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Muringani BN and *Mutsvanga T
Received: June 19, 2017; Published: July 03, 2017
Corresponding author: Mutsvanga T, Department of Medical Microbiology, Faculty of Health Sciences, National University of science and technology, Zimbabwe
Background: This study conducted in a mining town in Matebeleland South Zimbabwe evaluated the prevalence of H. pylori infection and the presence of gastritis in HIV-infected patients coming from a low socioeconomic background.
Methods: Blood samples were collected from 110 patients, who came to healthy centres complaining of gastritis. H. pylori status and HIV status were serologically screened on these samples.
Results: The prevalence of H. pylori infection was significantly lowers (p < 0.001) in HIV-infected (37.2% males and 30% females) than in uninfected (75.8% males and 70% females) for patients. There were no significant differences between H. pylori status and gender. Ante retroviral treatment, Viral Load and CD4 assessments were not done on this group of patients.
Conclusion: We demonstrated that the prevalence ofH. pylori was significantly lower in HIV-positive patients compared with HIV-negative ones. However, gastritis was frequently observed in the HIV-positive patients as it was their major reason for coming to the clinics.
Abbreviations: CMV: Cyto Megalo Virus; GI: Gastro Intestinal; HIV: Human Immunodeficiency Virus; AIDS: Acquired Immuno Deficiency Syndrome
It is well known that the immune deficiencies caused by HIV give rise to many different gastrointestinal opportunistic infections, such as cytomegalovirus (CMV) infection and fungal esophagitis . Helicobacter pylorus (H. pylori) is a gram negative, spiral, flagellate bacillus that naturally colonizes humans, living in their gastric mucus. And is the major etiologic factor of chronic gastritis and peptic ulcer in the general population. Gastrointestinal (GI) symptoms are frequent among patients infected with human immunodeficiency virus (HIV) and with acquired immunodeficiency syndrome (AIDS)  however, the role of H. pylori infection in the GI tract mucosa of HIV patients is not well defined . Some studies suggested that interactions between the immune/inflammatory response, gastric physiology and host repair mechanisms play an important role in dictating the disease outcome in response to H. pylori infection, suggesting that the host’s immune competence might be an important issue in H. pylori infection .
Data in regard to the prevalence of H. pylori infection in HIV infected population are controversial. H. pylori related gastritis has been noted to occur less frequently (that is, in 5 to 59% of cases) in adult patients with the acquired immunodeficiency syndrome (AIDS) . Some reports have shown that the rate of the infection in HIV-positive patients is remarkably low when compared with the general population [4,5]. Conversely, other studies have not found similar results.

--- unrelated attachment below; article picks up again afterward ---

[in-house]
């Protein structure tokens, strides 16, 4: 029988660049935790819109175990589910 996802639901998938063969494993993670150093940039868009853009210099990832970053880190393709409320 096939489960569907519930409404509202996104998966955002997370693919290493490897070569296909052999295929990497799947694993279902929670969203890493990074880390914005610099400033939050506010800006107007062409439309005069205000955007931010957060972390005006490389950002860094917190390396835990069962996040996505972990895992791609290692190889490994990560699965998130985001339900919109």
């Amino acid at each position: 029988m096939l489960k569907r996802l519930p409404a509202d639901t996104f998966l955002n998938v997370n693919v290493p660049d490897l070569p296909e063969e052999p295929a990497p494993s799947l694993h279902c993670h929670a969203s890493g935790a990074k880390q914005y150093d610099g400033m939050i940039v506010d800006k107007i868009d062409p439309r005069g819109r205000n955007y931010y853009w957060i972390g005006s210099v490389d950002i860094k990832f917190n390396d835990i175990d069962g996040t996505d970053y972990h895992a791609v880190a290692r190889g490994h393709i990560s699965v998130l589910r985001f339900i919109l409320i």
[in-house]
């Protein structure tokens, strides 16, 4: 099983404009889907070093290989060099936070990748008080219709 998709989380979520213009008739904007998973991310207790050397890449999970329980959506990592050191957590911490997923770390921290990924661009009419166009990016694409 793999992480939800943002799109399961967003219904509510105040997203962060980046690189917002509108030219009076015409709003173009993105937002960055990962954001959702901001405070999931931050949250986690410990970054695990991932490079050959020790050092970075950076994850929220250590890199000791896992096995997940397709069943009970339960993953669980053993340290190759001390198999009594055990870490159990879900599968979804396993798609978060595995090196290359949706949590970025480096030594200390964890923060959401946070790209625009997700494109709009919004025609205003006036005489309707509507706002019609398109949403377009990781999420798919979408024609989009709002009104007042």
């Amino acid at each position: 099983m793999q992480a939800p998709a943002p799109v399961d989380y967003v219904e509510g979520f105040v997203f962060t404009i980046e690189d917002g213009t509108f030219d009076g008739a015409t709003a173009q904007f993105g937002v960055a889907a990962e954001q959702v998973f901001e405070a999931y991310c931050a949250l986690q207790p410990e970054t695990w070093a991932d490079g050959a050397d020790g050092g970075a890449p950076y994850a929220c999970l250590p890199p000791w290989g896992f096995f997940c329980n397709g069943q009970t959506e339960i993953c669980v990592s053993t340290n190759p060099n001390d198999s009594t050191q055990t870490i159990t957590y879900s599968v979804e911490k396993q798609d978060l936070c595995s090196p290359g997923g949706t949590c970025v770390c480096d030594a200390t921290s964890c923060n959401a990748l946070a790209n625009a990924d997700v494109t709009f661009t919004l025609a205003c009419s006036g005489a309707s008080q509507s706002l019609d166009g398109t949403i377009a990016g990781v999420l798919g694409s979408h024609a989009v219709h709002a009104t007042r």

To assess if there is any correlation between positive cases of H. pylori reporting to healthy centres in a mining town complaining of gastritis and their HIV status.
Blood samples were collected from 110 patients, who came to healthy centres complaining of gastritis. H. pylori status and HIV status were serologically screened on these samples. Plain tube blood collection tubes were collected from patients male or female complaining of gastrointestinal infections including those with peptic ulcers and gatsritis. Serum was taken from these samples and serologically screened for H. pylori and HIV.
(Tables 1 & 2)
Table 1: H.pylori status vs gender.
Table 2: H.pylori vs HIV Status.
The prevalence of H. pylori infection was significantly lower (p < 0.001) in HIV-infected (37.2% males and 30% females) than in uninfected (75.8% males and 70% females) for patients. There were no significant differences between H. pylori status and gender. Antiretroviral treatment, Viral Load and CD4 assessments were not done on this group of patients. The results are reflected in (Tables 1 & 2). These results are in agreement with results of studies of Olmos et al. (2004), however, they found that HIV-infected patients with H. pylori have a higher mean CD4 count than HIV-infected patients without H. pylori, but, in our study we didn’t assess any differences in CD4 count between these two groups. Probably, frequent use of antibiotic in HIV-infected patients has a role in eradicating or controlling H. pylori infection but cannot completely eradicate H. pylori from gastric of these patients. In conclusion, our results showed, by screening H. pylori in blood of HIV-infected patients that, prevalence of this bacterium in these patients is lower than in those HIV negative. In fact, this prevalence is similar to prevalence of H. pylori in population, but why this bacterium cannot show gastric symptoms in these patients is not clear and more studies are needed to clarify it.